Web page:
I was punk all through highschool, starting with my love for the music and my crush on a 21 year old punk friend of my borthers. I had a mohawk from age 15 to 18, green or red hair, a nose ring, a leather jacket with spikes, steel toed boots, cat eye makeup and dark sunglasses on all the time, – but I didn’t have any punk friends, I didn’t shop at Hot Topic, and I made most of my clothes myself from whatever I could find. My favorite thing to do was take old oversize tees and cut them into crop sleeveless tees, then wear them over long sleeve tees with holes cut for my thumbs. I was a poor, parentless teen, living on friend’s couches for much of highschool but I never did drugs, rarely drank and always went to school. I had great grades and my teachers loved me for not dropping out so they let me do anything I wanted, and I never really lost my style in the process. So although stereotypes can sometimes be true, punk is a style I find only given a bad reputation by idiots who think of it a solely a fashion style with some mandatory “bad boy/girl lifestyle” to match – like they’re putting on a costume and playing a part rather than being themselves and showing how they feel through their style. So it’s no wonder that as some of us punks have grown up, we have kept our fashion style because many of us still feel the same way we did when we started dressing that way. Some of us have done better than others, some of us had to stop dressing that way for jobs, but we will always love the music we loved as teens and be punks inside no matter what we wear. How many “trends” can you say that about.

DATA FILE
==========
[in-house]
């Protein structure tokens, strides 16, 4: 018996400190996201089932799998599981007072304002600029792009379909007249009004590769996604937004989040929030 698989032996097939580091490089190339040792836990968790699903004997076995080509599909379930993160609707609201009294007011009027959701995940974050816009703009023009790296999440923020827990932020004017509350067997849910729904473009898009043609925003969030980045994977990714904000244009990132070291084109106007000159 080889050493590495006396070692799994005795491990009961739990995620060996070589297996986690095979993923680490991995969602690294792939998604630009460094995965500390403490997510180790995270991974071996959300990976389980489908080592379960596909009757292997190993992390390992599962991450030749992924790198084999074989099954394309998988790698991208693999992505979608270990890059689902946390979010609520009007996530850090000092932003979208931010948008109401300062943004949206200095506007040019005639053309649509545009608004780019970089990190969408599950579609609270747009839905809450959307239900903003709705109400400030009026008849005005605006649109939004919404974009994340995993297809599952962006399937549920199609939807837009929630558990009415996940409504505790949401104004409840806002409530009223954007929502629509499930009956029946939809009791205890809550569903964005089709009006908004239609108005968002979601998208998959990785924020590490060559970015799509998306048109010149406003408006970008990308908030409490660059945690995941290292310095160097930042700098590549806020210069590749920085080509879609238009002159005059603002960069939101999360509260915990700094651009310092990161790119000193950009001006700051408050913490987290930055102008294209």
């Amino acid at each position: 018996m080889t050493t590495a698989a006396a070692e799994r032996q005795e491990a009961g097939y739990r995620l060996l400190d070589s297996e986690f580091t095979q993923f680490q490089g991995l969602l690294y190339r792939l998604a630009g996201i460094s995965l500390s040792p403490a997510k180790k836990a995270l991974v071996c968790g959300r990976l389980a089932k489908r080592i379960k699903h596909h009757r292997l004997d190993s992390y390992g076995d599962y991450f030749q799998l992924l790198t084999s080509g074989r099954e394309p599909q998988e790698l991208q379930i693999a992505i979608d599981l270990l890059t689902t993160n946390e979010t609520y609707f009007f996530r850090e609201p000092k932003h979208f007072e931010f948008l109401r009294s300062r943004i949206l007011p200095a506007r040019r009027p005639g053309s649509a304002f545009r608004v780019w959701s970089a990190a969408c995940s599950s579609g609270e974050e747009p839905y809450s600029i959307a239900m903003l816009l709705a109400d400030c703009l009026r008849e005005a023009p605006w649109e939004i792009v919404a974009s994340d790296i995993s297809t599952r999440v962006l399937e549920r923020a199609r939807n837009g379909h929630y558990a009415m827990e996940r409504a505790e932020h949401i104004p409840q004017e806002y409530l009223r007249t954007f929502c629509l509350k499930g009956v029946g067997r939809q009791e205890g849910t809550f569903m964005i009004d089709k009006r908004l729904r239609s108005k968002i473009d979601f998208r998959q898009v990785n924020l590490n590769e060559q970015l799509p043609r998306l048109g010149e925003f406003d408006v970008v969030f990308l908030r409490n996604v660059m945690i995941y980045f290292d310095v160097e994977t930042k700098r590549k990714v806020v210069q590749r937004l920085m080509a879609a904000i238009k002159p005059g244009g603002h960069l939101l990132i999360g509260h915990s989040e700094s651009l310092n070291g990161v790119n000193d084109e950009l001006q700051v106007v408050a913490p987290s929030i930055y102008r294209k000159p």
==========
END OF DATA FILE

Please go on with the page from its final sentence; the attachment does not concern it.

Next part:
Published by Katya
I'm Kat and I pretty much run things around here. I started Street-Fashion in 2006 and slowly it has grown into the site it is today. My goal is to offer travelers and locals a peek into their local street fashion scene, promote traveling and travel style and support indie designers! View all posts by Katya